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Aishwarya Subramanian, Hindustan Times
January 18, 2013
Nobody Can Love You More
Mayank Austen Soofi
Rs. 240 pp 399
The myth of the completely objective observer is one that has been busted several times over and even the driest of non-fictional subjects can reveal to the reader much about the author. With a subject as socially fraught as prostitution this is even more the case.

Mayank Austen Soofi’s Nobody Can Love You More is an account in words and photographs of life in Delhi’s red light district. Based on an acquaintance spanning a few years with the inhabitants of kotha number 300 on GB Road, Soofi’s book attempts to explore the lives of sex workers as well as their families and other acquaintances.

Since the book is not arranged chronologically it’s not clear how far the book’s tracing of Soofi’s own journey is intentional – or even whether there’s an element of self-consciousness in his portrayal of himself here. The “Soofi” here is sometimes prejudiced and often naïve; he is disgusted by the food he is offered, he ponders why people would pay to have sex with an elderly woman. He’s a little too willing to provide us with accounts of his social life. At times we’re offered trite insights, such as the information that women who come to work here are more likely to arrive for the first time from the railway station than the metro station, or that there’s nothing at the nearest station to indicate that the red light district is nearby.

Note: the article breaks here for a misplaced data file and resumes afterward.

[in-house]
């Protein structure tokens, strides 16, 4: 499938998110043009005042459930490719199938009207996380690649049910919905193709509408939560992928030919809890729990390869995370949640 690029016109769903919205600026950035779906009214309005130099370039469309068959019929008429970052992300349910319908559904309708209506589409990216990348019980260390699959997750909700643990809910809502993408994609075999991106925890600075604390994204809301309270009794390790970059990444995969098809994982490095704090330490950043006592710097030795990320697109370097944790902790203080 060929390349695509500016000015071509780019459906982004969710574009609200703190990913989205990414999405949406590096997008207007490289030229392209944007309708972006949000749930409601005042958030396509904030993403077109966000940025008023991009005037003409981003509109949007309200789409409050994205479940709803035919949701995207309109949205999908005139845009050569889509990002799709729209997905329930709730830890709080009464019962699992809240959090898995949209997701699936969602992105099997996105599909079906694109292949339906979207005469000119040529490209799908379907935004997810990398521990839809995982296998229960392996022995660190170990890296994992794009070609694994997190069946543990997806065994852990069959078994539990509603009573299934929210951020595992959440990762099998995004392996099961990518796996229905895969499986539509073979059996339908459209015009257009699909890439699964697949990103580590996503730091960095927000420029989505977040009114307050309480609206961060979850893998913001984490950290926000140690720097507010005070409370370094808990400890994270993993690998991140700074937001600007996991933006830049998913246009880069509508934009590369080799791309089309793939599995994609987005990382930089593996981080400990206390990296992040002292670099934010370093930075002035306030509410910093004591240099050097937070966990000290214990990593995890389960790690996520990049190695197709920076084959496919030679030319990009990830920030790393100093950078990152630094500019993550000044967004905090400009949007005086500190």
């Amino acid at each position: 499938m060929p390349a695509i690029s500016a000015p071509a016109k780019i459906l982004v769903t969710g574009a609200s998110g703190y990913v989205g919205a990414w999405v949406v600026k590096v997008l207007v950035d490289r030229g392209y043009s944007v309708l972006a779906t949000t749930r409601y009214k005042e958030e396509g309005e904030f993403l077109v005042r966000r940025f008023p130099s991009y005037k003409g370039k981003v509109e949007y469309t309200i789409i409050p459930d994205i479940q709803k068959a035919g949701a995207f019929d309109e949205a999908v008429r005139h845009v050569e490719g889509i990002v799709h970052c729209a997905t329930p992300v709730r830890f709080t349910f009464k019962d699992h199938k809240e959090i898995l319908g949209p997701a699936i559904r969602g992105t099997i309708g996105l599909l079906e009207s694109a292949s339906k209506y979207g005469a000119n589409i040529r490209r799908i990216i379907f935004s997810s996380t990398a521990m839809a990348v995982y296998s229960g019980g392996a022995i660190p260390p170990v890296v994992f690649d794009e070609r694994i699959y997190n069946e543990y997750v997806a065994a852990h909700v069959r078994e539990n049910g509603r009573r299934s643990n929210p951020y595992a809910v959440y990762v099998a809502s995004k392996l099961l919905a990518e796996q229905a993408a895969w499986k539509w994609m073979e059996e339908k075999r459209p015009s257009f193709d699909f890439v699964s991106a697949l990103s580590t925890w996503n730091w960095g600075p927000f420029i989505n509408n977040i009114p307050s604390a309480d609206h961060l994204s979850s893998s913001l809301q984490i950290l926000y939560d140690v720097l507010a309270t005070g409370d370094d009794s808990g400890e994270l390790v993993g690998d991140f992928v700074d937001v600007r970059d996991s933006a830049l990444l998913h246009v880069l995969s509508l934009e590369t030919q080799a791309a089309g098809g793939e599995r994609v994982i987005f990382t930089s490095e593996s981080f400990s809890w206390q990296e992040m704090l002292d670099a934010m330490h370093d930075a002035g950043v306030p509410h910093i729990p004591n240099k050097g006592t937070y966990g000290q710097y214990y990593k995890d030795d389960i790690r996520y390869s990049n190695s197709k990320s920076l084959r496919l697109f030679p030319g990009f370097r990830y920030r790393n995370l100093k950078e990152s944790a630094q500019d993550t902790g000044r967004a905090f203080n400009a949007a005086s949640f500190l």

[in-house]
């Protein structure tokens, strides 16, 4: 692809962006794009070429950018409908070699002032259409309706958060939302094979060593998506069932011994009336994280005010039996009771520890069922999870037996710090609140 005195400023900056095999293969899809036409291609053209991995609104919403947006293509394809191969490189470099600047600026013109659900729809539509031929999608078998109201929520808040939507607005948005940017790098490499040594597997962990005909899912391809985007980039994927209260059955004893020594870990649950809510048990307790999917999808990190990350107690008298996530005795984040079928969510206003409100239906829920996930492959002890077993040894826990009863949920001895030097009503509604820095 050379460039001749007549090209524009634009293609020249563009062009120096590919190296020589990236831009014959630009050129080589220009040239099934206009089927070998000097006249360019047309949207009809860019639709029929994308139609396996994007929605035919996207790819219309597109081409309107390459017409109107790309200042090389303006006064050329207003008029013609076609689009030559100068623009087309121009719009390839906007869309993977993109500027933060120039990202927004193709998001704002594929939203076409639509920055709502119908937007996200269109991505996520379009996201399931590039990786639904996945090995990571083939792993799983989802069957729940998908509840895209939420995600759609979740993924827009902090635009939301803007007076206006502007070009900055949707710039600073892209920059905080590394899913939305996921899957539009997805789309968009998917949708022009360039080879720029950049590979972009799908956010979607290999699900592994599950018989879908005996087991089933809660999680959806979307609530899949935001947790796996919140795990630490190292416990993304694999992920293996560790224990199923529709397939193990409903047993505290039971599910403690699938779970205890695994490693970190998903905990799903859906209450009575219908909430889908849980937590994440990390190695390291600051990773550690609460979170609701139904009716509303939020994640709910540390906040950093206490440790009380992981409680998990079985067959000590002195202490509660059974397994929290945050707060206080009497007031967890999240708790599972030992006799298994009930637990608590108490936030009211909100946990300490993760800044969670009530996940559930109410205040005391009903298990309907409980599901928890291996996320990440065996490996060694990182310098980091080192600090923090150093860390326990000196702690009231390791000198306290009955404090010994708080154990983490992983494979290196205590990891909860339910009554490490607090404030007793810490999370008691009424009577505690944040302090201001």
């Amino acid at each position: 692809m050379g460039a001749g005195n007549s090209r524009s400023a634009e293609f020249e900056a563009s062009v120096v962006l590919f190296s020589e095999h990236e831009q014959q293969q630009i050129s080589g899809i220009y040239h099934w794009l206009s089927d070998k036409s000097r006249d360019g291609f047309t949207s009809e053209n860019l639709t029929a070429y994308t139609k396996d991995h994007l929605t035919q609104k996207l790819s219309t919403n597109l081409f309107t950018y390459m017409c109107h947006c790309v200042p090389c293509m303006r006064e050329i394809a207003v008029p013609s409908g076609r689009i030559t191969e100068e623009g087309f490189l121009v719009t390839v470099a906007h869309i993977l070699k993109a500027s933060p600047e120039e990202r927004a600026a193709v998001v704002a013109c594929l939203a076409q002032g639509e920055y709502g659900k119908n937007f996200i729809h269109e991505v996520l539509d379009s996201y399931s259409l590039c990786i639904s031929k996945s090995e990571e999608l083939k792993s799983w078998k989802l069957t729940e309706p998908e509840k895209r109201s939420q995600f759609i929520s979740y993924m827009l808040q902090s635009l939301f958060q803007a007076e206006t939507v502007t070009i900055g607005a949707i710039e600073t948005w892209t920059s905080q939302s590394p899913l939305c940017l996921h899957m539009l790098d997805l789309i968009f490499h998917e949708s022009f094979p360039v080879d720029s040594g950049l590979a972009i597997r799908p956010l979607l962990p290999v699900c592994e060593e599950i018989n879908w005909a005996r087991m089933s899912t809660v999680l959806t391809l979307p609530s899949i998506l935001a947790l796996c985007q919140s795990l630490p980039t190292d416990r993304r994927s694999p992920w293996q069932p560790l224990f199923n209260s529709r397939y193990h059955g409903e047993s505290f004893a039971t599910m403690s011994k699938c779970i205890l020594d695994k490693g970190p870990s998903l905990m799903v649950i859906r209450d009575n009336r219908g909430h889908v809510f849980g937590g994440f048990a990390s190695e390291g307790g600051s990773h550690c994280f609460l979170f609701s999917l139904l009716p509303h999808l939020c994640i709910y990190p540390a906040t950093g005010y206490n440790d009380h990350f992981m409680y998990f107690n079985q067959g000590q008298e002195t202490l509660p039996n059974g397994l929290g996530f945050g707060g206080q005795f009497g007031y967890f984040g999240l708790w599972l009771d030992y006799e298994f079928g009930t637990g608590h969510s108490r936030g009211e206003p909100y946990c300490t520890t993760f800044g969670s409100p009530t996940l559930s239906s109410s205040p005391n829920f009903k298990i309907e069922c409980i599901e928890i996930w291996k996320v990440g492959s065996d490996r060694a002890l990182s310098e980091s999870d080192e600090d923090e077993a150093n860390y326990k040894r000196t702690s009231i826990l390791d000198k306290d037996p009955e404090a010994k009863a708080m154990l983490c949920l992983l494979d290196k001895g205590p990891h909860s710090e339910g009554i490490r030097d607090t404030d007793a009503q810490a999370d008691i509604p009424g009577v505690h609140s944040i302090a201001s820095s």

Despite all this the voices of some of these characters shine through – particularly those of Sushma, a sex worker who lives in number 300, and Omar and Osman, two children conflicted about their parents’ professions and their own religious beliefs.

“Her husband left her. I think he was not a good man. But he did not tell me much. And I didn’t ask her. Maybe he was a good man… who knows?” Thus Sushma discusses the circumstances of a former colleague. Sushma understands that people’s lives don’t always fit into easy narratives. In the book’s final chapter Soofi finally raises questions of narrative, of storytelling, of truth, but when he suggests that perhaps “it is fulfilling enough for a writer to get a sense of GB Road without stripping bare the lives of its people” it feels less like a disclaimer than a throwing up of hands in despair. Nobody Can Love You More may want to gesture toward the complexity and chaos of the human lives it documents, but it feels merely muddled and unsatisfactory.

Aishwarya Subramanian is a writer, critic and literary blogger.